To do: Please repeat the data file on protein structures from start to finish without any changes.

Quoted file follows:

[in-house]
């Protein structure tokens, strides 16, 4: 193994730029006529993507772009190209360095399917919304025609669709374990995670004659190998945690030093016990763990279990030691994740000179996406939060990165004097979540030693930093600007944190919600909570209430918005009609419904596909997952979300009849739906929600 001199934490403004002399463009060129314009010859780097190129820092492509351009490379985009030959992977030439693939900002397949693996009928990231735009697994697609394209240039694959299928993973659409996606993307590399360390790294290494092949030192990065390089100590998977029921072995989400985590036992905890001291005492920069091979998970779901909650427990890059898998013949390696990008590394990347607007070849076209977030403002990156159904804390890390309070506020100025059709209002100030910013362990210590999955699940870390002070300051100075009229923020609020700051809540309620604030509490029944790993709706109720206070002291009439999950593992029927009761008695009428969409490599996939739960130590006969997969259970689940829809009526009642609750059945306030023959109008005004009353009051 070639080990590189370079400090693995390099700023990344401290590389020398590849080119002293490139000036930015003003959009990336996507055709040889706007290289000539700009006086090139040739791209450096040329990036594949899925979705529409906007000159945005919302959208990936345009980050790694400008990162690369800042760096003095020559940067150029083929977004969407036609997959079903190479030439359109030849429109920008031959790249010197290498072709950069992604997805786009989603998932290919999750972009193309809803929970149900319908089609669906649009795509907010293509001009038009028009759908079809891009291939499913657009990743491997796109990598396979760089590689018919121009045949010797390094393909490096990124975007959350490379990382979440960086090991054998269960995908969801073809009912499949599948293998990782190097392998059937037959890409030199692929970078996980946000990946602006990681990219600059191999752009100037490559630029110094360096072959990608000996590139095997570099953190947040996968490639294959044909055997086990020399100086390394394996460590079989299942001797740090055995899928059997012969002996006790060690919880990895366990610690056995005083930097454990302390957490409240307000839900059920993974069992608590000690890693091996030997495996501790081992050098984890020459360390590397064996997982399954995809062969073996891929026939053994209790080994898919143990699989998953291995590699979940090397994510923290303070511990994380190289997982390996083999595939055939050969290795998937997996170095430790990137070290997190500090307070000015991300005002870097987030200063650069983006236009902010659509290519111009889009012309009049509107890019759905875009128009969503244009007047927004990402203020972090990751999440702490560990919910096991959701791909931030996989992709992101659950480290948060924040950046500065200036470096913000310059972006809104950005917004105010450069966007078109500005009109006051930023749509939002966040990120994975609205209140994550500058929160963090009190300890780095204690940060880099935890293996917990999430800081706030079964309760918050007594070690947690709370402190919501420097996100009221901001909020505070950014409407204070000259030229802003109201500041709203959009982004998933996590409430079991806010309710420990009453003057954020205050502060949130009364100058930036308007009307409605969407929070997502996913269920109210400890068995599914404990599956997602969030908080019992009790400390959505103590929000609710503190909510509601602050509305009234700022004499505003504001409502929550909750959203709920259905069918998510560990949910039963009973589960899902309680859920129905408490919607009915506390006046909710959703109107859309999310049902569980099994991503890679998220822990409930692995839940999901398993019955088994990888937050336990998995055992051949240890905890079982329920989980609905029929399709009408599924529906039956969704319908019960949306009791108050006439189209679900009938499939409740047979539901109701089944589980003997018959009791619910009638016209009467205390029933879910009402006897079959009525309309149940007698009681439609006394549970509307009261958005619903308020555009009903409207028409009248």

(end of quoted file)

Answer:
[in-house]
């Protein structure tokens, strides 16, 4: 193994730029006529993507772009190209360095399917919304025609669709374990995670004659190998945690030093016990763990279990030691994740000179996406939060990165004097979540030693930093600007944190919600909570209430918005009609419904596909997952979300009849739906929600 001199934490403004002399463009060129314009010859780097190129820092492509351009490379985009030959992977030439693939900002397949693996009928990231735009697994697609394209240039694959299928993973659409996606993307590399360390790294290494092949030192990065390089100590998977029921072995989400985590036992905890001291005492920069091979998970779901909650427990890059898998013949390696990008590394990347607007070849076209977030403002990156159904804390890390309070506020100025059709209002100030910013362990210590999955699940870390002070300051100075009229923020609020700051809540309620604030509490029944790993709706109720206070002291009439999950593992029927009761008695009428969409490599996939739960130590006969997969259970689940829809009526009642609750059945306030023959109008005004009353009051 070639080990590189370079400090693995390099700023990344401290590389020398590849080119002293490139000036930015003003959009990336996507055709040889706007290289000539700009006086090139040739791209450096040329990036594949899925979705529409906007000159945005919302959208990936345009980050790694400008990162690369800042760096003095020559940067150029083929977004969407036609997959079903190479030439359109030849429109920008031959790249010197290498072709950069992604997805786009989603998932290919999750972009193309809803929970149900319908089609669906649009795509907010293509001009038009028009759908079809891009291939499913657009990743491997796109990598396979760089590689018919121009045949010797390094393909490096990124975007959350490379990382979440960086090991054998269960995908969801073809009912499949599948293998990782190097392998059937037959890409030199692929970078996980946000990946602006990681990219600059191999752009100037490559630029110094360096072959990608000996590139095997570099953190947040996968490639294959044909055997086990020399100086390394394996460590079989299942001797740090055995899928059997012969002996006790060690919880990895366990610690056995005083930097454990302390957490409240307000839900059920993974069992608590000690890693091996030997495996501790081992050098984890020459360390590397064996997982399954995809062969073996891929026939053994209790080994898919143990699989998953291995590699979940090397994510923290303070511990994380190289997982390996083999595939055939050969290795998937997996170095430790990137070290997190500090307070000015991300005002870097987030200063650069983006236009902010659509290519111009889009012309009049509107890019759905875009128009969503244009007047927004990402203020972090990751999440702490560990919910096991959701791909931030996989992709992101659950480290948060924040950046500065200036470096913000310059972006809104950005917004105010450069966007078109500005009109006051930023749509939002966040990120994975609205209140994550500058929160963090009190300890780095204690940060880099935890293996917990999430800081706030079964309760918050007594070690947690709370402190919501420097996100009221901001909020505070950014409407204070000259030229802003109201500041709203959009982004998933996590409430079991806010309710420990009453003057954020205050502060949130009364100058930036308007009307409605969407929070997502996913269920109210400890068995599914404990599956997602969030908080019992009790400390959505103590929000609710503190909510509601602050509305009234700022004499505003504001409502929550909750959203709920259905069918998510560990949910039963009973589960899902309680859920129905408490919607009915506390006046909710959703109107859309999310049902569980099994991503890679998220822990409930692995839940999901398993019955088994990888937050336990998995055992051949240890905890079982329920989980609905029929399709009408599924529906039956969704319908019960949306009791108050006439189209679900009938499939409740047979539901109701089944589980003997018959009791619910009638016209009467205390029933879910009402006897079959009525309309149940007698009681439609006394549970509307009261958005619903308020555009009903409207028409009248």